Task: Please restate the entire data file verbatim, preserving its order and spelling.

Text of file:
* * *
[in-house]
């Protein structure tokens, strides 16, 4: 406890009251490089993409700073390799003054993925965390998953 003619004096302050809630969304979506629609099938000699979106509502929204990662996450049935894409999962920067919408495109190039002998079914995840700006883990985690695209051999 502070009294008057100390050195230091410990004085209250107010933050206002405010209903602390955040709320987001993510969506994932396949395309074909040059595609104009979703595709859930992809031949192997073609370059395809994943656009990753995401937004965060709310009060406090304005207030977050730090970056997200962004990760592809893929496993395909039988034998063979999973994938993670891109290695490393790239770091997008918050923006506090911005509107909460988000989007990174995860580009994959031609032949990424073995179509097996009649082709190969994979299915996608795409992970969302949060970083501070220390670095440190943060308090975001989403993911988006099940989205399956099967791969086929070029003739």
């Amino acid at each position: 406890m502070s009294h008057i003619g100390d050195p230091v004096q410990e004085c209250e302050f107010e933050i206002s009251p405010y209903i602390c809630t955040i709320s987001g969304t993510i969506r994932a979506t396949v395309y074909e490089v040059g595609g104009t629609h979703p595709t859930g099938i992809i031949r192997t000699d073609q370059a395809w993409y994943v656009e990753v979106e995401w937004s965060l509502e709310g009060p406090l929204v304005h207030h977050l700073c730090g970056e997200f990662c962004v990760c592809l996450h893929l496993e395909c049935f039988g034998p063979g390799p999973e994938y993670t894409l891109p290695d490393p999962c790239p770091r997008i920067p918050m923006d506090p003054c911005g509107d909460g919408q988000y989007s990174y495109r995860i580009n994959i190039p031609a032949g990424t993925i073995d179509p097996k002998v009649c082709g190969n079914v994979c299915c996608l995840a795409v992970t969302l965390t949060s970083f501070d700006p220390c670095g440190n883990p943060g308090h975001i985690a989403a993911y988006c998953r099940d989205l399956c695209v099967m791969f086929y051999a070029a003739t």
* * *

[in-house]
């Protein structure tokens, strides 16, 4: 406890009251490089993409700073390799003054993925965390998953 003619004096302050809630969304979506629609099938000699979106509502929204990662996450049935894409999962920067919408495109190039002998079914995840700006883990985690695209051999 502070009294008057100390050195230091410990004085209250107010933050206002405010209903602390955040709320987001993510969506994932396949395309074909040059595609104009979703595709859930992809031949192997073609370059395809994943656009990753995401937004965060709310009060406090304005207030977050730090970056997200962004990760592809893929496993395909039988034998063979999973994938993670891109290695490393790239770091997008918050923006506090911005509107909460988000989007990174995860580009994959031609032949990424073995179509097996009649082709190969994979299915996608795409992970969302949060970083501070220390670095440190943060308090975001989403993911988006099940989205399956099967791969086929070029003739």
């Amino acid at each position: 406890m502070s009294h008057i003619g100390d050195p230091v004096q410990e004085c209250e302050f107010e933050i206002s009251p405010y209903i602390c809630t955040i709320s987001g969304t993510i969506r994932a979506t396949v395309y074909e490089v040059g595609g104009t629609h979703p595709t859930g099938i992809i031949r192997t000699d073609q370059a395809w993409y994943v656009e990753v979106e995401w937004s965060l509502e709310g009060p406090l929204v304005h207030h977050l700073c730090g970056e997200f990662c962004v990760c592809l996450h893929l496993e395909c049935f039988g034998p063979g390799p999973e994938y993670t894409l891109p290695d490393p999962c790239p770091r997008i920067p918050m923006d506090p003054c911005g509107d909460g919408q988000y989007s990174y495109r995860i580009n994959i190039p031609a032949g990424t993925i073995d179509p097996k002998v009649c082709g190969n079914v994979c299915c996608l995840a795409v992970t969302l965390t949060s970083f501070d700006p220390c670095g440190n883990p943060g308090h975001i985690a989403a993911y988006c998953r099940d989205l399956c695209v099967m791969f086929y051999a070029a003739t």